Many of us indulge in festive treats over the holiday season.
While mince pies and yule log will do your waistline no favours, other festive favourites - like turkey and Brussels sprouts - are highly nutritious.
Some find turkey bland, but the Christmas classic is very healthy.
“Turkey is a great choice,” dietitian Juliette Kellow told Yahoo UK. “It’s packed with protein, which helps to improve that feeling of fullness, and provides plenty of vitamins and minerals.
“A large portion of roast turkey (140g) provides 87% of our daily protein needs, a third of our requirements for zinc, and around half the phosphorus and vitamins B6 and B12 we need.
“To get the best mix of nutrients, eat both the light and dark meat. The light meat is richer in potassium and vitamin B3, while dark meat has twice as much iron, copper and zinc.”
Turkey’s health credentials are long, but it is important not to overload your plate.
“Our digestive system has to go into overdrive to digest a large amount of food,” Ms Kellow said.
“A side effect is excessive gas, which can cause belching, bloating, flatulence and discomfort.”
Some worry too much turkey may make them nod off, with the bird being rich in the sleep-inducing amino acid tryptophan.
“Turkey contains tryptophan, however, it does not contain enough to cause sleepiness,” Lisa Stubbs, dietitian at The Hospital Group, told Yahoo UK.
Some can’t imagine Christmas without them, while others can’t stomach the bitter vegetable. If you manage to get them down, Brussels are full of nutrients.
“Sprouts are packed with folate that’s important for our mental wellbeing,” Ms Kellow said.
“Plus, they add potassium and vitamin C to our diet, and are rich in two eye-friendly antioxidants called lutein and zeaxanthin, good intakes of which have been shown to protect against age-related macular degeneration.
“They also contain antioxidants called glucosinolates, which have been shown to form a cancer-busting compound called sulforaphane.”
Undoubtably good for you, sprouts have an “anti-social” reputation.
“Sprouts are notorious for creating flatulence,” Ms Kellow said.
“The natural sugars they contain are fermented in the lower intestine by bacteria and this produces gases, such as carbon dioxide and methane, as a side effect.
“Added to this, they also contain sulphur, which when broken down creates gases, such as hydrogen sulphide. It’s this that’s partly responsible for large amounts of smelly wind.”
If sprouts “don’t agree with you”, Ms Kellow recommends “less wind-inducing veg”, like carrots and swede.
“Christmas is a time when booze is flowing but no matter how hard you want to party, to stay healthy and avoid hangovers, it’s important to drink sensibly,” Ms Kellow said.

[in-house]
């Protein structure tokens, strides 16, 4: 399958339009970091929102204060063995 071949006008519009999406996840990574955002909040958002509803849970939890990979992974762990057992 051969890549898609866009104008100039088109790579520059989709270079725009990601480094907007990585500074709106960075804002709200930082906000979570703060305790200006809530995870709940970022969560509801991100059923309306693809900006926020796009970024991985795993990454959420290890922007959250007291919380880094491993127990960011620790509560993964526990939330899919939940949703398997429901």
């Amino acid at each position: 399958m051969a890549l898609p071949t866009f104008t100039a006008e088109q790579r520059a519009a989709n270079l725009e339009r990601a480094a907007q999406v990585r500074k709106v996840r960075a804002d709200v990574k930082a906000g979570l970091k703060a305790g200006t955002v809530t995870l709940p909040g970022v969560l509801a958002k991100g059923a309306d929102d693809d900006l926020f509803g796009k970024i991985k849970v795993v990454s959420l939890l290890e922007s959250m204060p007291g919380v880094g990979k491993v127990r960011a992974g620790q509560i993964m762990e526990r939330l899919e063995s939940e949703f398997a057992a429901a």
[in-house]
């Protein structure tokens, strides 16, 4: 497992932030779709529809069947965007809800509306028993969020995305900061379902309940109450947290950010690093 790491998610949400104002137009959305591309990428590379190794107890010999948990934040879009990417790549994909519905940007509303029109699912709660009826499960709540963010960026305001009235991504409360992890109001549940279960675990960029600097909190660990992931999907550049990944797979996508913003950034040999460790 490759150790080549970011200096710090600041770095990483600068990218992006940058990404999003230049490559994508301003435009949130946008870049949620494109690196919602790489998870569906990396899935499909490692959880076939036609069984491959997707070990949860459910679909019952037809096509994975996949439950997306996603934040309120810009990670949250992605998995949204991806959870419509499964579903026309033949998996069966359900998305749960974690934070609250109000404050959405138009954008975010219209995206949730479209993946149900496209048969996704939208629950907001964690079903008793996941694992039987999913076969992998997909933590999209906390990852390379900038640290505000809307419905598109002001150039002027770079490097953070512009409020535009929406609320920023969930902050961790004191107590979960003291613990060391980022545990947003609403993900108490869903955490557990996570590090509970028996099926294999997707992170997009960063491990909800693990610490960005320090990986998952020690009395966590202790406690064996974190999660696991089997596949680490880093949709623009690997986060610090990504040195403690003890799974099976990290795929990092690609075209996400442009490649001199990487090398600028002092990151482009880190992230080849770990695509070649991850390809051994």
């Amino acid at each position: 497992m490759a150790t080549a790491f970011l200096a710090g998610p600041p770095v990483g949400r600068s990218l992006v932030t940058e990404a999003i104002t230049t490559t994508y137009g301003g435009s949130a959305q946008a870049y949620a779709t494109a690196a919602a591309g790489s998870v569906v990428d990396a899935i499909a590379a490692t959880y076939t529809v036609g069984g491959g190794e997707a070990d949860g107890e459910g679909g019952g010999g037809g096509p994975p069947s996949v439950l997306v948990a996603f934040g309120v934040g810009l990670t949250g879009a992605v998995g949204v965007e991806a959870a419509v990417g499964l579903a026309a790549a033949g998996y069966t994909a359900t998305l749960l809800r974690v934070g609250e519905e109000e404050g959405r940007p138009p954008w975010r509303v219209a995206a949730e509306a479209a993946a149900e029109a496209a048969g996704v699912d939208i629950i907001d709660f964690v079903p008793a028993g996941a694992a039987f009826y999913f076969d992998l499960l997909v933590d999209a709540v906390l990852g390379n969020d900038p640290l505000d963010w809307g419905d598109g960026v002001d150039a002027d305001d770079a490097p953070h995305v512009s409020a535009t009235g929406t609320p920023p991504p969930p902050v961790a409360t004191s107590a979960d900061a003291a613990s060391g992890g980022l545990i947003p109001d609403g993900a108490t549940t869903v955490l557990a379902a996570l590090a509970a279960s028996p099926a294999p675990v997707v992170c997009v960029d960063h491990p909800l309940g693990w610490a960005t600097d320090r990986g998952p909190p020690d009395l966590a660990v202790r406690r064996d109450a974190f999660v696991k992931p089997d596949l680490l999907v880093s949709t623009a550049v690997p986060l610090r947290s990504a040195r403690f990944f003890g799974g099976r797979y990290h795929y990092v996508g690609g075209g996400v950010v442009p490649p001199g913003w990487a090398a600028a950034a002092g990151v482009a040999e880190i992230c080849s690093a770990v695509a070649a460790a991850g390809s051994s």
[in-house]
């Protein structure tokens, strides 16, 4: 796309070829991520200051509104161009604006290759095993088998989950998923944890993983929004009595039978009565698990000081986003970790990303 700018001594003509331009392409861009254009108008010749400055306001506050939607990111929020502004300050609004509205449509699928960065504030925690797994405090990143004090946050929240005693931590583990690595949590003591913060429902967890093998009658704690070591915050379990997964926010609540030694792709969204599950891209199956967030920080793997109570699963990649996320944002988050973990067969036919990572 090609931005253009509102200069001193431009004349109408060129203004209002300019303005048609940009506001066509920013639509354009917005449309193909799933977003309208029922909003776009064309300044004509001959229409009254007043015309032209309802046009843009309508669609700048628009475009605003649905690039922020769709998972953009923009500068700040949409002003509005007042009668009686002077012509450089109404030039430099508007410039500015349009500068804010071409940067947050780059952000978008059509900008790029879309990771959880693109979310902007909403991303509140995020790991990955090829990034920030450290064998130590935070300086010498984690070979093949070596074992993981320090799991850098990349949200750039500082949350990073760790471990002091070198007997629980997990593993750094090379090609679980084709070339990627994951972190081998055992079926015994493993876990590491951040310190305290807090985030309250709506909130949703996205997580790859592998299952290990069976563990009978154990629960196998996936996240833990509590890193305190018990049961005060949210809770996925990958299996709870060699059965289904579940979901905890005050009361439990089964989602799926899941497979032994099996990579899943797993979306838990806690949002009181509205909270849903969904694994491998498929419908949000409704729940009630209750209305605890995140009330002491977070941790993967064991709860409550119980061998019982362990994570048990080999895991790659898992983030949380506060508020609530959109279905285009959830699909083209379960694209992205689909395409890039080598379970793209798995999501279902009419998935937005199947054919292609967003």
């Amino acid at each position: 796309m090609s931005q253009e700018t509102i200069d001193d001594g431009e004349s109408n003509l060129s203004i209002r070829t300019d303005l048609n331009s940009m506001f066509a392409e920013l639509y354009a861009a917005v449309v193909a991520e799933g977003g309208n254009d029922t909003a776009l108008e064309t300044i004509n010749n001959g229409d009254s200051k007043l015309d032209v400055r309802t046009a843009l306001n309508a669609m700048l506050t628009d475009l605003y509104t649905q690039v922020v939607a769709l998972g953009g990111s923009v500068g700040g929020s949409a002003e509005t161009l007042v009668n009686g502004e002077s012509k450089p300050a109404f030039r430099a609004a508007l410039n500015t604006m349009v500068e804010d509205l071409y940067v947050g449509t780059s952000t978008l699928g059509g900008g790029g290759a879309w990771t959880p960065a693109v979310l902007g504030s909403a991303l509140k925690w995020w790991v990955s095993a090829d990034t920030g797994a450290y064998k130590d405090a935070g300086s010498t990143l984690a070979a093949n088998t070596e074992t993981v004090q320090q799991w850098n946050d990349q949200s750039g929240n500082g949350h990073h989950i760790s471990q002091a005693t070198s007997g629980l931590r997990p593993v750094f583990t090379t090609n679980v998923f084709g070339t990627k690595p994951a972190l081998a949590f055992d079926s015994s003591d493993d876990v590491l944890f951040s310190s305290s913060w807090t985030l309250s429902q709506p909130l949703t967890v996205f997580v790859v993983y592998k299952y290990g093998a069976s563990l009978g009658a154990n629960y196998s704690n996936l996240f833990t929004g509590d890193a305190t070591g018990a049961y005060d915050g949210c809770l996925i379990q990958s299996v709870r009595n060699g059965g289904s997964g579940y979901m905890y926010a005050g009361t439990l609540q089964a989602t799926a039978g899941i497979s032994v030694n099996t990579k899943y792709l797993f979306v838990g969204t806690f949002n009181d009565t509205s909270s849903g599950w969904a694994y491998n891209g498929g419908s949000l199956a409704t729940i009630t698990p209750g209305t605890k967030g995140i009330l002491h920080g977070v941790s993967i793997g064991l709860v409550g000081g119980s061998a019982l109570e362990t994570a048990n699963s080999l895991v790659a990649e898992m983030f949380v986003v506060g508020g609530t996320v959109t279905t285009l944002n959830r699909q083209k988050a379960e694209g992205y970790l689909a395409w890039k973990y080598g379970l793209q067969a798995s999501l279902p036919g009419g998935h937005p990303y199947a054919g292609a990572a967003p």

Both men and women are advised to have no more than 14 units of alcohol a week.
While it comes down to the size of the glass and strength of the tipple, this equates to around six glasses of wine.
Overindulging could leave you with a headache the next day, while also expanding your waistline.
“Booze is also packed with calories,” Ms Kellow said. “A glass of wine has 250 calories.”
Sophie Matthews - dietitian from The Hospital Group - stresses, however, much of the alcohol is lost during the mulling process.
“During heating, some of the alcohol is evaporated off,” she told Yahoo UK.
“There are alcoholic foods available during the festive season, including brandy butter or Irish liqueur creams, but unless you consume these in very large quantities, the alcohol you consume is very little.”
Christmas is also a time to let your hair down.
“The odd glass here and there over the Christmas period can be enjoyed,” Heather Fry, dietitian at The Hospital Group, told Yahoo UK.
Christmas pudding and mince pies
The perfect end to Christmas lunch, when enjoyed in moderation.
“While a small portion of Christmas pudding or the occasional mince pie is unlikely to do much harm to waistlines, constantly overindulging can soon start adding lots of extra sugar and calories to our diets,” she said.
If you feel you have had one slice too many, turn to festive fruits like satsumas or snack on almonds.
“You can add some festive spices and flavours to them,” Ms Kellow said. “Cinnamon or mixed spice work especially well.”
Treating yourself on Christmas Day is unlikely to do any long-term damage, as long as it doesn’t become a regular occurrence.
“Many of us spend the whole of December overindulging,” Ms Kellow said.
“We validate it by saying it’s only once a year but there are many other times when we also allow ourselves to overindulge.
“Valentine’s day, Easter, the barbecue season, Halloween, Bonfire night, birthdays and anniversaries are all times we ‘throw caution to the wind’.
“The key is to remember Christmas day is exactly that, a day.”